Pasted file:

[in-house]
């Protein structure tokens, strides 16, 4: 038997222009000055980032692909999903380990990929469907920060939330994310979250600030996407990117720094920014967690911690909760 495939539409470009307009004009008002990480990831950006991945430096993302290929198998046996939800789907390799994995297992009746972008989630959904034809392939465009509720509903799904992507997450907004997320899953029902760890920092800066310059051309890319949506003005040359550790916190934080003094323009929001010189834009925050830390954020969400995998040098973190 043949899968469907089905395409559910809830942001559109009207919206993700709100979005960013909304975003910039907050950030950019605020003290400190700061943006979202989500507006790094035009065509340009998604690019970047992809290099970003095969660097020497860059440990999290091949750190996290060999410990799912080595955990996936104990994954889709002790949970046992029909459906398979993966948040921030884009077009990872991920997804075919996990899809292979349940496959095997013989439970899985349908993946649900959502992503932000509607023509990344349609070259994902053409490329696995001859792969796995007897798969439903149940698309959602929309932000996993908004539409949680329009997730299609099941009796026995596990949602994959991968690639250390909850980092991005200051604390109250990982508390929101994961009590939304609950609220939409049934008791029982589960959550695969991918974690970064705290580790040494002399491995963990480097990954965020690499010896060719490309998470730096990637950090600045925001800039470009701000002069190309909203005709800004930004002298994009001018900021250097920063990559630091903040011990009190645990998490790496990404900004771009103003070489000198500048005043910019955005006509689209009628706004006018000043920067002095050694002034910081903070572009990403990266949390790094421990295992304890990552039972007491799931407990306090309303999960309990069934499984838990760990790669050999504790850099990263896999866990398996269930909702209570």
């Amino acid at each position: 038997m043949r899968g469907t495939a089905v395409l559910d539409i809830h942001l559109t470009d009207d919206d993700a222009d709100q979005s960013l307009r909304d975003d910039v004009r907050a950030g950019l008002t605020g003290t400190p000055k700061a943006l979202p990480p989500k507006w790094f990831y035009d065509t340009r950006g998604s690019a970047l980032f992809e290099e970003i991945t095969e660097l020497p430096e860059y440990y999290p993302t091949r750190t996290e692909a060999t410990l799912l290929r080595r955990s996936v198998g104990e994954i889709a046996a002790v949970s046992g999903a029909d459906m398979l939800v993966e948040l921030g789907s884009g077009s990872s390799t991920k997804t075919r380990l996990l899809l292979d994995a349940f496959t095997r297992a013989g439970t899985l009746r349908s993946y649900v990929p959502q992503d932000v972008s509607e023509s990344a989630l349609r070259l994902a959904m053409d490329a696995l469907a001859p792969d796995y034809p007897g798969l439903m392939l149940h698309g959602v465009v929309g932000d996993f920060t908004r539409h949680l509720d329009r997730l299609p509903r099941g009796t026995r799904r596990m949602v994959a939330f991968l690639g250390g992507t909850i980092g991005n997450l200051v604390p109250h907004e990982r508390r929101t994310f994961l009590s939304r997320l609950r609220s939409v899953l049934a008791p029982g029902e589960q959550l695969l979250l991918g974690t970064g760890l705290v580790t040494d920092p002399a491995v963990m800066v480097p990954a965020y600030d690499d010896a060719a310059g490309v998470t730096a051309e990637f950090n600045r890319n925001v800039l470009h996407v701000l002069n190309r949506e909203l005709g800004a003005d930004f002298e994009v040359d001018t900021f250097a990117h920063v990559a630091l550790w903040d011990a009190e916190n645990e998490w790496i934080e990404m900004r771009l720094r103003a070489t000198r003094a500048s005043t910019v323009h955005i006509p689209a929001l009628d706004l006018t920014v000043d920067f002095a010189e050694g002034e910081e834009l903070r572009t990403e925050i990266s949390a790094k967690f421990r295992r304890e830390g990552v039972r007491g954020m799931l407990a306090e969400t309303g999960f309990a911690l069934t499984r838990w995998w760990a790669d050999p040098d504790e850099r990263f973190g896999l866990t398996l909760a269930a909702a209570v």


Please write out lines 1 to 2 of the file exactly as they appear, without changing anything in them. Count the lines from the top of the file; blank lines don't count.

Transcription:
[in-house]
């Protein structure tokens, strides 16, 4: 038997222009000055980032692909999903380990990929469907920060939330994310979250600030996407990117720094920014967690911690909760 495939539409470009307009004009008002990480990831950006991945430096993302290929198998046996939800789907390799994995297992009746972008989630959904034809392939465009509720509903799904992507997450907004997320899953029902760890920092800066310059051309890319949506003005040359550790916190934080003094323009929001010189834009925050830390954020969400995998040098973190 043949899968469907089905395409559910809830942001559109009207919206993700709100979005960013909304975003910039907050950030950019605020003290400190700061943006979202989500507006790094035009065509340009998604690019970047992809290099970003095969660097020497860059440990999290091949750190996290060999410990799912080595955990996936104990994954889709002790949970046992029909459906398979993966948040921030884009077009990872991920997804075919996990899809292979349940496959095997013989439970899985349908993946649900959502992503932000509607023509990344349609070259994902053409490329696995001859792969796995007897798969439903149940698309959602929309932000996993908004539409949680329009997730299609099941009796026995596990949602994959991968690639250390909850980092991005200051604390109250990982508390929101994961009590939304609950609220939409049934008791029982589960959550695969991918974690970064705290580790040494002399491995963990480097990954965020690499010896060719490309998470730096990637950090600045925001800039470009701000002069190309909203005709800004930004002298994009001018900021250097920063990559630091903040011990009190645990998490790496990404900004771009103003070489000198500048005043910019955005006509689209009628706004006018000043920067002095050694002034910081903070572009990403990266949390790094421990295992304890990552039972007491799931407990306090309303999960309990069934499984838990760990790669050999504790850099990263896999866990398996269930909702209570």